Different prioritizations are easily accommodated in DTM networks (see Fig. 3). Filters map IP packets onto DTM channels with certain characteristics. The filters have an open application programming interface toward different priority information sources. Based on the sender or receiver address, port number, type of service information, or resource reservation protocol information, channels are set up with different bandwidth requirements and delay characteristics. Prioritization is made within DTM channels and between DTM channels in a shared ring.

In addition to IP services, DTM offers transparent leased-line (T1/E1) tunneling. Since DTM is a synchronous TDM technology, it is easy to provide slip-less transportation of T1/E1 circuits. In this way, DTM creates multiservice networks that connect to the public-switched telephone network as well as to the Internet.

Network availability has become increasingly important. Basically, the network is not allowed to go down; in the event that a node or link fails, the network needs to go down in a way that the service provider can easily detect and immediately repair it. DTM offers unique protection and restoration features while ensuring maximum throughput in the network.

If a link or a node on one ring fails, the other ring will continue working at full capacity. The broken ring will automatically reconfigure into bus mode, and all undamaged segments of the ring will still be used. Overall throughput will go down from eight times the link capacity to somewhere between two and eight times depending on the load distribution.

In the case of a dual link failure, the rings will automatically reconfigure into a dual bus. All nodes will still be able to communicate with each other, and the overall network throughput will drop from eight times to two times the link capacity. The unique self-healing mechanisms in DTM offer protection in less then 50 msec.

The complex combination of different network layers forces carriers and service providers to configure, operate, and maintain several networks. The cost of operations and maintenance is significant in such networks. DTM is optimized for IP and provides plug-and-play operations via such capabilities as globally unique, permanently assigned IEEE MAC addresses and automatic topology discovery. DTM also enables comprehensive, integrated, SNMP-based management capabilities for switches and routers.

There are basically two different ways to manage DTM channels. Traffic-driven channel management provides plug-and-play management and high resource utilization. This management is typically used for distributed campus networks. Once a channel is established, the network service may be of a different QoS depending on the application providing the flow of IP packets. For IP traffic, channels are set up on a next-hop basis, also known as "macro flows." In large IP/DTM networks, a mix of IP routing and DTM switching may be used for high capacity and redundancy.

Controlled channel management may be used through, for example, explicit reservations by network management. Such channels provide a basis for supporting applications with QoS demands, traffic separation for virtual private networking, etc. Both controlled and traffic-driven channels are able to coexist in a DTM network.

The features of DTM will be most important in city networks, including optical-access and metropolitan area networks (MANs). Manageability at high speeds and efficient support for value-added services will enable carriers and service providers to expand the spectrum of business opportunities.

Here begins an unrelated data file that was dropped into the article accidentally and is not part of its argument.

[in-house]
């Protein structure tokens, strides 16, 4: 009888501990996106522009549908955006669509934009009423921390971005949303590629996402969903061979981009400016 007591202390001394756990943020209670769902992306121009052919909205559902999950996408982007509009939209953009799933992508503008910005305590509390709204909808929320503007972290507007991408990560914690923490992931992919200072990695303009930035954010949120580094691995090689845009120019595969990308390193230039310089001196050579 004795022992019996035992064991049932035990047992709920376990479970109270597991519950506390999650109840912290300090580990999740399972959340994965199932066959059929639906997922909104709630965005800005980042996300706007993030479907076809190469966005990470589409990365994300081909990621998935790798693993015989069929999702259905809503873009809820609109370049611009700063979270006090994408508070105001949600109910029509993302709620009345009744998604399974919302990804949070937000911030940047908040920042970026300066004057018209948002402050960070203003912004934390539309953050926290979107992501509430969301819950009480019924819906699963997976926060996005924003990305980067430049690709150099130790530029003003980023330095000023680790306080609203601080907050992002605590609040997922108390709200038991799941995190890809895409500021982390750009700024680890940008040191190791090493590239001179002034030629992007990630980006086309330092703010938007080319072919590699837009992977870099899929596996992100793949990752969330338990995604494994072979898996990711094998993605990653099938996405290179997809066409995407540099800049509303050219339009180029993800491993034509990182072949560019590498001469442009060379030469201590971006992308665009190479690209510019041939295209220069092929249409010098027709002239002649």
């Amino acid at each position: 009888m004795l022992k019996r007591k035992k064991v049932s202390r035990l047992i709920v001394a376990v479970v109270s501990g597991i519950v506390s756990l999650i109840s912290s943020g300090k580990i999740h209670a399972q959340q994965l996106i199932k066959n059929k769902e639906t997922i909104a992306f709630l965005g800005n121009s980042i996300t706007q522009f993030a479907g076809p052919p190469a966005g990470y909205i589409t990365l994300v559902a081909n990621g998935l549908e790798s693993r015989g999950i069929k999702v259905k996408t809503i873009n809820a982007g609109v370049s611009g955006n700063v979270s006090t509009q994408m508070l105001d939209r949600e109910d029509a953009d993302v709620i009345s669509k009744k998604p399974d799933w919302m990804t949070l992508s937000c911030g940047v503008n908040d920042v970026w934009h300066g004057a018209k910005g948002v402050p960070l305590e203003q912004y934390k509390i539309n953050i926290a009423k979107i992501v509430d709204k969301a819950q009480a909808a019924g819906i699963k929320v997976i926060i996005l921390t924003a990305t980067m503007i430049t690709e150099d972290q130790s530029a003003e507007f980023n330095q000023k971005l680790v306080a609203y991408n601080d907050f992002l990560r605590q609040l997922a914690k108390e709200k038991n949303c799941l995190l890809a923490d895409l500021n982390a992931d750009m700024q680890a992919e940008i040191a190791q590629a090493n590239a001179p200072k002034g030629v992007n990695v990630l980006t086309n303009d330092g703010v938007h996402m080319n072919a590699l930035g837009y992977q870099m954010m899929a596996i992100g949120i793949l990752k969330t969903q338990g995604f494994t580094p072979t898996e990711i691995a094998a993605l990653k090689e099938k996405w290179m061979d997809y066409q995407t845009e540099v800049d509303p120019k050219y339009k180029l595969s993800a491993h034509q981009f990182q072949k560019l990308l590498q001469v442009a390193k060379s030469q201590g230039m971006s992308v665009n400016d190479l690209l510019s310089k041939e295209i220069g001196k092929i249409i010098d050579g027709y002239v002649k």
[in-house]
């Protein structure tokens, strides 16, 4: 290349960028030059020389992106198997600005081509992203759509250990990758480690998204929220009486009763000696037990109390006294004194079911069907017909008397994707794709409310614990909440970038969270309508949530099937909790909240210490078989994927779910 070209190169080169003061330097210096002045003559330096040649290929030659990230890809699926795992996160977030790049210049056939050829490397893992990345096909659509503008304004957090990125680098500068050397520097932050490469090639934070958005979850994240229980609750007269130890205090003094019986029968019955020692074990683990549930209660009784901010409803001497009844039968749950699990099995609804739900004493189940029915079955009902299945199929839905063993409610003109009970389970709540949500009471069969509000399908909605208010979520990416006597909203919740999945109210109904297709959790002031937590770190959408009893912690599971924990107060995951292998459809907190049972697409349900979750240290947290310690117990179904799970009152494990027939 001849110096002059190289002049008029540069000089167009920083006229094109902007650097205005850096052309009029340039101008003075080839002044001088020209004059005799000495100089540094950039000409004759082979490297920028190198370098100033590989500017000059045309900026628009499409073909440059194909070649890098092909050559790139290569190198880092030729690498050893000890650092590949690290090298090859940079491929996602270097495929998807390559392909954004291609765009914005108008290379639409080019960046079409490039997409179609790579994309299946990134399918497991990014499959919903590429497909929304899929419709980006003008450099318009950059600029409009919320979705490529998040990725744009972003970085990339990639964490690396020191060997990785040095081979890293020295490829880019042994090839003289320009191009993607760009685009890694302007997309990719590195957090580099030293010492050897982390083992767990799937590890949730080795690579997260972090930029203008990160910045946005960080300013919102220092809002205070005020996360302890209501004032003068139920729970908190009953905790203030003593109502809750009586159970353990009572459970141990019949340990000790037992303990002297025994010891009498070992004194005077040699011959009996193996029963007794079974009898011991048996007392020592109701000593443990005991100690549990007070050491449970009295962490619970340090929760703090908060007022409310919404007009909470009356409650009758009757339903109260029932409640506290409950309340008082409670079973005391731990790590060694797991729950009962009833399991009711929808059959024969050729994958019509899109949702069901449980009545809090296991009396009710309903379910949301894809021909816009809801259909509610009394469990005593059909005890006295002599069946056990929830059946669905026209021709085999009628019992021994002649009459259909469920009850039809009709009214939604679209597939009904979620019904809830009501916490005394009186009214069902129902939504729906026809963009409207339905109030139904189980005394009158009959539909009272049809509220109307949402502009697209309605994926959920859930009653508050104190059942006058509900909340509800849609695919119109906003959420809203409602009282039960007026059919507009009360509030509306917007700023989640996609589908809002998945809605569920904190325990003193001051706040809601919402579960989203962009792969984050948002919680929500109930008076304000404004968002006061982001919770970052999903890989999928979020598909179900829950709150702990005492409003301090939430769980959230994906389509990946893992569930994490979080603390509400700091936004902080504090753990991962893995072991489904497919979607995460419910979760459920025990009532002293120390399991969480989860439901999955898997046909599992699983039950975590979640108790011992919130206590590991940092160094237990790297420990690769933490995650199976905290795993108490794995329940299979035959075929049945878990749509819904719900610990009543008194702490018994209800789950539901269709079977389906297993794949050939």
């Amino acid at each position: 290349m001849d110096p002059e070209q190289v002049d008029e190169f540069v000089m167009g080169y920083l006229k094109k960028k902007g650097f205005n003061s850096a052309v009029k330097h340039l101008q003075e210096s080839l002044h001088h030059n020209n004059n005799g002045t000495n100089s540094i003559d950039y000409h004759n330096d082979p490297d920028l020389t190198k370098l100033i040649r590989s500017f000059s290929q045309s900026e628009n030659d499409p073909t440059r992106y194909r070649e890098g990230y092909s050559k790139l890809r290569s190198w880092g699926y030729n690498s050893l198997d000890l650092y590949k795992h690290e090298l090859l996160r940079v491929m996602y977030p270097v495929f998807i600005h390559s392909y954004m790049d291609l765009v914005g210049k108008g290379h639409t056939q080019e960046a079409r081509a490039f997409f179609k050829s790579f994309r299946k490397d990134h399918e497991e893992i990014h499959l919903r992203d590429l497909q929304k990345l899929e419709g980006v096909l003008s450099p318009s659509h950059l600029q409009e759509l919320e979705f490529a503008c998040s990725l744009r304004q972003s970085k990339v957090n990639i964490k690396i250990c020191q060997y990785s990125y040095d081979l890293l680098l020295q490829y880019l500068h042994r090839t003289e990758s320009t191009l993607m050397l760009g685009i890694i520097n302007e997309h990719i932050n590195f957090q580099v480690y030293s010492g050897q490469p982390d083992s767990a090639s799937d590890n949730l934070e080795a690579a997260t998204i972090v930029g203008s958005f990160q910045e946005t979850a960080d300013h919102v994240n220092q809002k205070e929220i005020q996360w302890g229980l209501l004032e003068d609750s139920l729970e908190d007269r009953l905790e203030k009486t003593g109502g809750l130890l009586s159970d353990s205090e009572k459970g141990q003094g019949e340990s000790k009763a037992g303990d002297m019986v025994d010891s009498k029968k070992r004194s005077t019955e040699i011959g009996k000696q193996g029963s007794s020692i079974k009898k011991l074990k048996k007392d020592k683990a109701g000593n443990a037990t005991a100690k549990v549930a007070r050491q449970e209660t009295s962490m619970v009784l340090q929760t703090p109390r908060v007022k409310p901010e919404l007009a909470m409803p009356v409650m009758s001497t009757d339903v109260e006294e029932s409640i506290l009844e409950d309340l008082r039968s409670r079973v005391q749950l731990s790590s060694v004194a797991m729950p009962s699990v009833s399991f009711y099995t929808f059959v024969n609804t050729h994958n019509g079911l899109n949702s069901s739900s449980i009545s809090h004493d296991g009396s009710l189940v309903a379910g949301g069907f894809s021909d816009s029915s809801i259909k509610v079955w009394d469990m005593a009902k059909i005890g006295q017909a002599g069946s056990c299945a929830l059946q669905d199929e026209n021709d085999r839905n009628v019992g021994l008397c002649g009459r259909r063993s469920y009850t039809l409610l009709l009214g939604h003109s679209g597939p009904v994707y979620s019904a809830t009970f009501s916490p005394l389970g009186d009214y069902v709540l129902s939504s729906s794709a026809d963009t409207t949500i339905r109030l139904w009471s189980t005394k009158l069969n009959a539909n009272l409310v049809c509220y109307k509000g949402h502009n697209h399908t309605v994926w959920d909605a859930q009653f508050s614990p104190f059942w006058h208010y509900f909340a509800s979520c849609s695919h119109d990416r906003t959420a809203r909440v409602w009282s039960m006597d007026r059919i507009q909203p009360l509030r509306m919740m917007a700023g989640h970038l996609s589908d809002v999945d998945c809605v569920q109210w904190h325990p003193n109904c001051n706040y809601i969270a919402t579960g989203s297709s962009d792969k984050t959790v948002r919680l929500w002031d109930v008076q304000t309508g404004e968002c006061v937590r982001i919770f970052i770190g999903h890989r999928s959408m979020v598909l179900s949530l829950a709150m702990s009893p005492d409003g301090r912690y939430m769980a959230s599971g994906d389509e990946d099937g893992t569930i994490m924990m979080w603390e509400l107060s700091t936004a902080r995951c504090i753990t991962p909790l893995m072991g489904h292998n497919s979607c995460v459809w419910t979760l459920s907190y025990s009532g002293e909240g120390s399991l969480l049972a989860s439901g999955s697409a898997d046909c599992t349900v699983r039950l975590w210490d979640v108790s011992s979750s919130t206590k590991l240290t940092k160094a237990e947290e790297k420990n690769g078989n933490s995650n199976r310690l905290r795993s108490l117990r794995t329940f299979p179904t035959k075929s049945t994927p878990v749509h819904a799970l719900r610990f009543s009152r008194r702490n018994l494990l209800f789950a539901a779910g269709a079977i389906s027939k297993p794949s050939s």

A city-network carrier will be able to connect the local area networks (LANs) and the PBXs of enterprises with Ethernet and E1/T1, respectively. The city carrier will be able to deliver Internet, intranet, LAN interconnect, and "plain old telephone services" across the DTM network. In the MAN, application servers may be attached directly to the DTM network, enabling managed access to these servers.

With a DTM-based city network, a carrier can efficiently offer capacity at wholesale to service providers; in turn, service providers will be able to offer unique service packages with differentiated pricing to their customers. For example, connections to outsourced intranet servers or a LAN interconnect may be priced differently than access to the global Internet. T1/E1 from PBXs will be transparently tunneled to the public-switched telephone network.
Fig. 4. DTM can provide support for traffic in both access and metropolitan-area-network rings, enabling carriers to offer a variety of services using the same network.

Access rings and MAN rings may be hierarchically designed, and depending on configuration and network-management policies, the carrier can choose to switch or route traffic in the LAN-access nodes or in the access-MAN nodes (see Fig. 4).

When entering a new era with business-critical services for the Internet, DTM offers many features that are compelling when designing new carrier-class optical IP networks. Due to the simple and predictable DTM architecture, the technology is very well suited to support new services to the IP networks and to release the full potential of fiber-optic technology in a very cost-effective way. It can extend business opportunities for carriers and service providers and also decrease overall cost of operations, integrating new services on a common IP platform.

Olov Schagerlund is chief executive and cofounder of Dynarc AB (Kista, Sweden). He can be contacted at [email protected].